I hear members of The Nationals making snide asides and comments, mumbling under their breath. Yet again they are demonstrating that they talk the talk but do not have the courage to walk the walk. The community has told the Government loudly and clearly that it is sick of the dangerous and stupid behaviour of car hoons on our roads. The Government has heard that message and is acting.
Order! The member for Lane Cove will cease interjecting.
Mr DAVID CAMPBELL:
Those involved in street racing or burnouts are putting their own lives and those of others at grave risk. Often these people place more value on their motor vehicles than they do on their own lives or, indeed, the lives of others. Car hoons should be on notice that police officers are out in record numbers and offenders will be caught. In addition, they will now face harsher penalties when they are caught.
Order! I call the member for Murray-Darling to order for the second time. There is far too much audible conversation in the Chamber. The member for Cessnock will come to order.
Mr DAVID CAMPBELL:
These changes follow the creation of Task Force Taipan, which is cracking down on car hoons and other dangerous drivers. The task force will be deployed over the summer months.
Order! I call the member for Terrigal to order.
Mr DAVID CAMPBELL:
The task force will target a number of hotspots throughout New South Wales, particularly in the Sydney metropolitan area and—for the benefit of the member for Terrigal—the Central Coast. I know that the Central Coast members for The Entrance, Gosford, Wyong and Swansea will welcome that focus, even if the member for Terrigal does not. The task force will also focus on Wollongong and Newcastle. Task Force Taipan builds on the impressive results of Operation Taipan. I am advised that at the end of November, Operation Taipan had made 228 arrests and laid 262 charges, issued 1,797 traffic infringement notices, including 736 for speeding, and helped to take a number of dangerous vehicles off the streets by issuing more than 250 vehicle defect notices. I know the issuing of those defect notices is something the member for Kogarah is interested in because of discussions we have had. She knows those modified vehicles are dangerous and can cause grief.
The task force has a dedicated team of 36 police to build on these results. A range of other police resources support the task force, including highway patrol, Polair, the public order and riot squad and of course general duties police officers. The task force will involve proactive, high-visibility policing to stop illegal street racing, burnouts and reckless driving. On top of this, so far this year police have confiscated 358 cars that have been involved in this stupid behaviour. Police have often told me that in targeting car hoons, it not only keeps motorists safe, it also impacts upon other forms of antisocial behaviour. This supports a key focus of the New South Wales State Plan to foster respect and responsibility within our community. The Iemma Government is backing the New South Wales Police Force with the resources it needs to crack down on car hoons.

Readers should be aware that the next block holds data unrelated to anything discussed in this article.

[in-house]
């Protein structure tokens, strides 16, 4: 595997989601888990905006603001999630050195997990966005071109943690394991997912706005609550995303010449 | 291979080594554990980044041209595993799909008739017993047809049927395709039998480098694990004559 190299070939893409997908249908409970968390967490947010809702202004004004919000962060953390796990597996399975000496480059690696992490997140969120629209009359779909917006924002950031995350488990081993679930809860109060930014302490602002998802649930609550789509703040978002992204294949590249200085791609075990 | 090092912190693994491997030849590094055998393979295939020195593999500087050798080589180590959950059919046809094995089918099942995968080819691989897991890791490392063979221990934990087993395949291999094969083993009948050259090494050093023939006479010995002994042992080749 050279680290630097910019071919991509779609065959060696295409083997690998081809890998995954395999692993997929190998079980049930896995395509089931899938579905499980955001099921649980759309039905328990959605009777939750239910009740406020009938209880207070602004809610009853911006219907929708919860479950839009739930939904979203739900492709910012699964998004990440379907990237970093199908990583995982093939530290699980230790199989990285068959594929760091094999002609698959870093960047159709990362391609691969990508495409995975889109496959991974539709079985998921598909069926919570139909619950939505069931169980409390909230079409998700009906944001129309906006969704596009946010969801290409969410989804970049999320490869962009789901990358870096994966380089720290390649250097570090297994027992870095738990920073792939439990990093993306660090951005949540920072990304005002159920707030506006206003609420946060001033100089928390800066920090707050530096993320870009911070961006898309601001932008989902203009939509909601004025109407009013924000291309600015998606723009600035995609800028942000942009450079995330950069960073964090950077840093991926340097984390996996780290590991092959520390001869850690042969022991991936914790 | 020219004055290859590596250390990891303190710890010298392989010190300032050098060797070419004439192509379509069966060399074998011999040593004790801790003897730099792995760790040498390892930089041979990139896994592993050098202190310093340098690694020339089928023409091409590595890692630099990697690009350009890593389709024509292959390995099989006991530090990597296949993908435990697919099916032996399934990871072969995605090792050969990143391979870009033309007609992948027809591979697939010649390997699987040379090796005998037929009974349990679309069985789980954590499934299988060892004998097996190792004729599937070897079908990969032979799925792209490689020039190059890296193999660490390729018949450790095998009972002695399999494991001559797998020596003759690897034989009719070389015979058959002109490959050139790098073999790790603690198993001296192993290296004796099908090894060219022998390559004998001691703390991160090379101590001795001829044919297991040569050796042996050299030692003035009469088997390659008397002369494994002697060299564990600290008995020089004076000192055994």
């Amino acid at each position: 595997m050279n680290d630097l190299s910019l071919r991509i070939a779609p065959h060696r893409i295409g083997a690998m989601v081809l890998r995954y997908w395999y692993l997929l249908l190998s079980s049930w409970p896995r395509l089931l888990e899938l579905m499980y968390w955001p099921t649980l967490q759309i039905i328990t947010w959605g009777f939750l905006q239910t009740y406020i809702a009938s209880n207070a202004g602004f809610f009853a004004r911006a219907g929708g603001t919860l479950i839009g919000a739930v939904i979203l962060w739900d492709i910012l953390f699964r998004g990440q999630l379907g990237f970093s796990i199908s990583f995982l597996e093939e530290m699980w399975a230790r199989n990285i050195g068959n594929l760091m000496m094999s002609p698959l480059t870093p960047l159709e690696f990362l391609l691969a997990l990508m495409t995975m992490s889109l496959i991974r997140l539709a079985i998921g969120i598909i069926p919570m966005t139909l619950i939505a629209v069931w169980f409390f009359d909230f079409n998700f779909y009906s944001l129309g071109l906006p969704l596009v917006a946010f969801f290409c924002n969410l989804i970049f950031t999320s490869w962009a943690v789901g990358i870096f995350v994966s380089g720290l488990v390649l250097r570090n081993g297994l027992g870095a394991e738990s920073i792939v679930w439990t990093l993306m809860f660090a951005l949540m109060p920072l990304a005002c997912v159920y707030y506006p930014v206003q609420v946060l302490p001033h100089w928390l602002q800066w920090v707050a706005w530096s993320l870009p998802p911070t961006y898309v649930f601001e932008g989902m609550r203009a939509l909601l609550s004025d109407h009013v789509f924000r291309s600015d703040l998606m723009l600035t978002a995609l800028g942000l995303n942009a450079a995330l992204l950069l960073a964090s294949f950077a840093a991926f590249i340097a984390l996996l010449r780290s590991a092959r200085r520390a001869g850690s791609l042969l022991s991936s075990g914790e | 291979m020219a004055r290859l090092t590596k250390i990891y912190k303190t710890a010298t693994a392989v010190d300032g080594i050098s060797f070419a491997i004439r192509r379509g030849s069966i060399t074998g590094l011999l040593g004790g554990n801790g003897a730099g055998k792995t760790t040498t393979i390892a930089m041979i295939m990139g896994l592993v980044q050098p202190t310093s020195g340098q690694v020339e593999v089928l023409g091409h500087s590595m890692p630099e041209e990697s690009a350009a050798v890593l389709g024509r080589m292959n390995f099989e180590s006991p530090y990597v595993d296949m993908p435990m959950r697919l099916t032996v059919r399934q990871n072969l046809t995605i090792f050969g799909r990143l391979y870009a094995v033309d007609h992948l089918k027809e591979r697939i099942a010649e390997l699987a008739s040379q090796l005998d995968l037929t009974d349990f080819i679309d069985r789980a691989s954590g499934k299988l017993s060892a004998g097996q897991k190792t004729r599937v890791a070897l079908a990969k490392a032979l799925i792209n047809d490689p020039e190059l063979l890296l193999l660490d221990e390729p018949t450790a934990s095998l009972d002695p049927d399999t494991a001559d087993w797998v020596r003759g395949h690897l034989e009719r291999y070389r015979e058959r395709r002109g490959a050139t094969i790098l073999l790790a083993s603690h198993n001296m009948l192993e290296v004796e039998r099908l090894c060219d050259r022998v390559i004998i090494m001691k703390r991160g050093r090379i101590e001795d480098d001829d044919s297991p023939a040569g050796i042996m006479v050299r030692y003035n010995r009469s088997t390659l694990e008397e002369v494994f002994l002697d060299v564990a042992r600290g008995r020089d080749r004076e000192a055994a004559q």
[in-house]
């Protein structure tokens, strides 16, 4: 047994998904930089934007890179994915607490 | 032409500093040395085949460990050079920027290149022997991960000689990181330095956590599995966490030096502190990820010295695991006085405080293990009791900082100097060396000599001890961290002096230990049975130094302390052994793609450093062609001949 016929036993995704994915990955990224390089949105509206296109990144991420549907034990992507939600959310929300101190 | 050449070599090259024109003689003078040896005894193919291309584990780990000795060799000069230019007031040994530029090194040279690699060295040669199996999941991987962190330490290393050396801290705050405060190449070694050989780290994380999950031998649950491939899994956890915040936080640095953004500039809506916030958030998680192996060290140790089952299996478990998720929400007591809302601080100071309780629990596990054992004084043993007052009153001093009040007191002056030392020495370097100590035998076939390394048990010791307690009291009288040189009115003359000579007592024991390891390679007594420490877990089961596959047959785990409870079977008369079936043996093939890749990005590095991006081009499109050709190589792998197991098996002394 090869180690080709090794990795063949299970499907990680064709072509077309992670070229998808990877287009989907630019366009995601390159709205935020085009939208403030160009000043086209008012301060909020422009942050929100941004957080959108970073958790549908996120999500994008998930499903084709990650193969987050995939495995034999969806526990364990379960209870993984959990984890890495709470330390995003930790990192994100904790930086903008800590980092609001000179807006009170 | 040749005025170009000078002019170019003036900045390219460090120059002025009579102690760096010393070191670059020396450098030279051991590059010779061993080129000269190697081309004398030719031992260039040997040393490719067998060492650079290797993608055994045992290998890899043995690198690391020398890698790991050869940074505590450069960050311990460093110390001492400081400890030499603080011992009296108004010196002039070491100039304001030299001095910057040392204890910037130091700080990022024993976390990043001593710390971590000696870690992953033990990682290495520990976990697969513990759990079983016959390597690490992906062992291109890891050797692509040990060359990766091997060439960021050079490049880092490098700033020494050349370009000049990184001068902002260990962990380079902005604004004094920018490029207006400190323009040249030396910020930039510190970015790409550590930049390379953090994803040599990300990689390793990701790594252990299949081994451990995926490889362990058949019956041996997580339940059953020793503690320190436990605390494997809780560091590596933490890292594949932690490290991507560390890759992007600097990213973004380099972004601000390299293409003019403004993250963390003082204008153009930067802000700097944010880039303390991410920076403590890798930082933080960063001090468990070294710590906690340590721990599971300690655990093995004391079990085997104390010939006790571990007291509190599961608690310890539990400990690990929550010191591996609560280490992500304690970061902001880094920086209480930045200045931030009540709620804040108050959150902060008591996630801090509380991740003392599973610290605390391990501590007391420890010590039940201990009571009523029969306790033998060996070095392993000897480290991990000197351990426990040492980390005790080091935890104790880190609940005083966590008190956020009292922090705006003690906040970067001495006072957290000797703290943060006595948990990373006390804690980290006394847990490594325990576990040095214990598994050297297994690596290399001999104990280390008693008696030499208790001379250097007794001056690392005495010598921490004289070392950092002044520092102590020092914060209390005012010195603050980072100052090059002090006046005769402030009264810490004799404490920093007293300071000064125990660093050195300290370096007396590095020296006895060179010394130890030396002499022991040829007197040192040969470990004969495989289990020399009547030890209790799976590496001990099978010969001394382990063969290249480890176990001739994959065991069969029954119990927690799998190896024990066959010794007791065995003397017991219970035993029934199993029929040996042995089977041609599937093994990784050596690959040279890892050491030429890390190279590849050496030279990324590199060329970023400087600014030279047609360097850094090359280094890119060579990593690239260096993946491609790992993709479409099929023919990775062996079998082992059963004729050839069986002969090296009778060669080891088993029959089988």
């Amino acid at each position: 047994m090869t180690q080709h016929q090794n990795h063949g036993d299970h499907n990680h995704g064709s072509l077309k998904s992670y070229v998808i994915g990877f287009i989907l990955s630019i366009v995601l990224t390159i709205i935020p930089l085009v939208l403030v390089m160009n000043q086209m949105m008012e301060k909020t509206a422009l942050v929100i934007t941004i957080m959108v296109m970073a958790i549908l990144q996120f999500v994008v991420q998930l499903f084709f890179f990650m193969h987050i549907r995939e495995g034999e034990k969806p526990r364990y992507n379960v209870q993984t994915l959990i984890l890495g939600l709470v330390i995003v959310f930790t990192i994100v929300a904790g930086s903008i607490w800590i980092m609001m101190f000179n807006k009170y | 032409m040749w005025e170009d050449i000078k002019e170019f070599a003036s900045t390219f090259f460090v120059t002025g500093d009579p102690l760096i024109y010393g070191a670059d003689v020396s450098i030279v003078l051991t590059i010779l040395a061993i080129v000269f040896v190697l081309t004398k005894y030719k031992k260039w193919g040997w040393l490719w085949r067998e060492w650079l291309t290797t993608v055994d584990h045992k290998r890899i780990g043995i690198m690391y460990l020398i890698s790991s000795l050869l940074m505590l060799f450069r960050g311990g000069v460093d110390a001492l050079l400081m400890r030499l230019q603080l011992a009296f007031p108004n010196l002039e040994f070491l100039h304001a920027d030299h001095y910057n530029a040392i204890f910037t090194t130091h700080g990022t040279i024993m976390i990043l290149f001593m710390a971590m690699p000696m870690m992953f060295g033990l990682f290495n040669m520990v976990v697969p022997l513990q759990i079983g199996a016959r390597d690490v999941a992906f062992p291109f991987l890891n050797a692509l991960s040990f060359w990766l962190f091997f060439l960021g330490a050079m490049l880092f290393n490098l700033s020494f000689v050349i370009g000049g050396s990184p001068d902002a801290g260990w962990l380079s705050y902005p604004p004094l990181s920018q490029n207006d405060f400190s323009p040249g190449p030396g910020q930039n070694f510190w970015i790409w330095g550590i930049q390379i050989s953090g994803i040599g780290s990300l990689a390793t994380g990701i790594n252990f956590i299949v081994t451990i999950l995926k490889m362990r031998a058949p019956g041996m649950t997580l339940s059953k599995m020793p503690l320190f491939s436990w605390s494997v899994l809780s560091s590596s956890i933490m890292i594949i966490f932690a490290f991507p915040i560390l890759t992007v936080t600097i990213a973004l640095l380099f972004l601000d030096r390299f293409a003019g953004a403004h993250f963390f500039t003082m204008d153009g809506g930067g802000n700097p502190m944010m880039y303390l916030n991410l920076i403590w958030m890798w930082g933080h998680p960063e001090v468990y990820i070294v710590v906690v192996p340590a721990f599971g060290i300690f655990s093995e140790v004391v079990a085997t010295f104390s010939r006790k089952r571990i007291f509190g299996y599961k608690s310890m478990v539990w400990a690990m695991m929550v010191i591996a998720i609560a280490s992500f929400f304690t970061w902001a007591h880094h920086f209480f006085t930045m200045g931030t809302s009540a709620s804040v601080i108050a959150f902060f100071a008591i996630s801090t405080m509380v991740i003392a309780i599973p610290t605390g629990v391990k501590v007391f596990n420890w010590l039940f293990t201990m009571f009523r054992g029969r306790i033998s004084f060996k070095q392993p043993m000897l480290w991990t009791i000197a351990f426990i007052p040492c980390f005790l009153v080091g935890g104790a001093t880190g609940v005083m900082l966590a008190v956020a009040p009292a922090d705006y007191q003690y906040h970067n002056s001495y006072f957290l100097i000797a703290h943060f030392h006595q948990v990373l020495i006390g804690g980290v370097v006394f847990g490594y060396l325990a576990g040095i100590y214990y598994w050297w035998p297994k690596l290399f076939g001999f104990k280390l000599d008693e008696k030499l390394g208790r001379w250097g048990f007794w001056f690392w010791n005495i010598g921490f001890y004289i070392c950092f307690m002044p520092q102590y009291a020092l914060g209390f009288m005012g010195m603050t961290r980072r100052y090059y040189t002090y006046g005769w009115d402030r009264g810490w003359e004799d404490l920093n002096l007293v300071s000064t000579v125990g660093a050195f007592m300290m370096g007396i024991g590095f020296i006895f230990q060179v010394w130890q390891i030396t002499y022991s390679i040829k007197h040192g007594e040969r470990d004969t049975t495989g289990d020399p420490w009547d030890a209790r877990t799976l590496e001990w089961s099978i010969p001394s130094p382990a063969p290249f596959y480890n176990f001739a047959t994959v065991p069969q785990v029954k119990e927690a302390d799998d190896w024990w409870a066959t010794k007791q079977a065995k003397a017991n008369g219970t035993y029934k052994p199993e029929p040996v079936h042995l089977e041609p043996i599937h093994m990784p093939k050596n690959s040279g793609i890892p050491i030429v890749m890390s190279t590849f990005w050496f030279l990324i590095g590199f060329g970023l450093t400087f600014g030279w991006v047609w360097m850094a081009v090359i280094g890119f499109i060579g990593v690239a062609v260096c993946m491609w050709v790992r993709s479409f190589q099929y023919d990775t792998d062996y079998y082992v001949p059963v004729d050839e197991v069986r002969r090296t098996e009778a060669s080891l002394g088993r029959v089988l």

Order! I call the member for Terrigal to order for the second time.
Mr DAVID CAMPBELL:
At the last election, the Government committed to increasing the authorised strength of the highway patrol by an additional 150 positions. That builds on the already record numbers of police in New South Wales—an authorised strength of 15,206 police officers, all trained and all authorised with the responsibility to enforce the road laws. They are all working actively in policing, particularly in policing our road rules. We have also provided highway patrol with 50 extra highway patrol vehicles. These hi-tech vehicles are specially fitted with the latest police equipment, including roof-mounted warning lights with digital message board; radar speed detectors; in-car video systems; mobile data terminals with laptop, cabin-mounted screen and keyboard, and calibrated digital speedometers. We have provided all modern technology to back the police in their task of cracking down on illegal activities on our roads.
Technology such as this allows us to deploy highway patrol officers strategically across the State, focusing on accident and speeding black spots. The Iemma Government can assure the community that we will continue to build upon measures that will help the police keep hardworking families across New South Wales safe on our roads and protected from antisocial behaviour. The Parliament will debate this package in the future, and it will have broad support in our community because the impacts of burnouts, aggravated burnouts, car hoon behaviour, modified cars and street racing impact on residents, other road users and on families. As I said, the Government has heard loud and clear from the community and we have responded. The challenge will be for those opposite to support this legislation and this package of proposals to back the police as they go about making sure our streets are safe.